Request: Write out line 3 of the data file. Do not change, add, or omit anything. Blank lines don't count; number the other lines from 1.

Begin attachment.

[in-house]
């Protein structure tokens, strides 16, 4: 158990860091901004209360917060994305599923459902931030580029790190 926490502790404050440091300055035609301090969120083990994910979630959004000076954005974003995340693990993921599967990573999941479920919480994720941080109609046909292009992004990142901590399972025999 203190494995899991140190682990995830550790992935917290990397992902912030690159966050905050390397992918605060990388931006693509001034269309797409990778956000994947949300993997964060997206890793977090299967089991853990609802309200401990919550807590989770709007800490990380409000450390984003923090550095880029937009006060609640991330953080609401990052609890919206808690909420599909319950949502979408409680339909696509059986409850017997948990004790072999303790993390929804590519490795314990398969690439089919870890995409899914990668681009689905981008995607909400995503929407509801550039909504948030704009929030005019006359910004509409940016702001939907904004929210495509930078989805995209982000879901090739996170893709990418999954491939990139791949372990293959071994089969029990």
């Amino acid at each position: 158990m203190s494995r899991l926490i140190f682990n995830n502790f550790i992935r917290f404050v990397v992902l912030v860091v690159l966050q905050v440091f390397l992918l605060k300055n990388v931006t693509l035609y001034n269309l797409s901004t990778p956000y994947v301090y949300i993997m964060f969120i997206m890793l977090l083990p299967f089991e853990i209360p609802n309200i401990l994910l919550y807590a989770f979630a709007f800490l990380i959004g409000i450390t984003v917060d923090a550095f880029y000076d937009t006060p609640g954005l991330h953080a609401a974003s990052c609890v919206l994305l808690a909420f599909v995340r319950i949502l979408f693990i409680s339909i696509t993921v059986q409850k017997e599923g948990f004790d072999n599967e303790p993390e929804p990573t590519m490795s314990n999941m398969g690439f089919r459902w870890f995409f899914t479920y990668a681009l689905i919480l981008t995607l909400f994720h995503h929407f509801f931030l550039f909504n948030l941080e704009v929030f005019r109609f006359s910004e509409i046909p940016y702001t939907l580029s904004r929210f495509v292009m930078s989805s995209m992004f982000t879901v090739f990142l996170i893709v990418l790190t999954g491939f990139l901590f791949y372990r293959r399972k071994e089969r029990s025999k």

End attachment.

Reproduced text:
């Amino acid at each position: 158990m203190s494995r899991l926490i140190f682990n995830n502790f550790i992935r917290f404050v990397v992902l912030v860091v690159l966050q905050v440091f390397l992918l605060k300055n990388v931006t693509l035609y001034n269309l797409s901004t990778p956000y994947v301090y949300i993997m964060f969120i997206m890793l977090l083990p299967f089991e853990i209360p609802n309200i401990l994910l919550y807590a989770f979630a709007f800490l990380i959004g409000i450390t984003v917060d923090a550095f880029y000076d937009t006060p609640g954005l991330h953080a609401a974003s990052c609890v919206l994305l808690a909420f599909v995340r319950i949502l979408f693990i409680s339909i696509t993921v059986q409850k017997e599923g948990f004790d072999n599967e303790p993390e929804p990573t590519m490795s314990n999941m398969g690439f089919r459902w870890f995409f899914t479920y990668a681009l689905i919480l981008t995607l909400f994720h995503h929407f509801f931030l550039f909504n948030l941080e704009v929030f005019r109609f006359s910004e509409i046909p940016y702001t939907l580029s904004r929210f495509v292009m930078s989805s995209m992004f982000t879901v090739f990142l996170i893709v990418l790190t999954g491939f990139l901590f791949y372990r293959r399972k071994e089969r029990s025999k």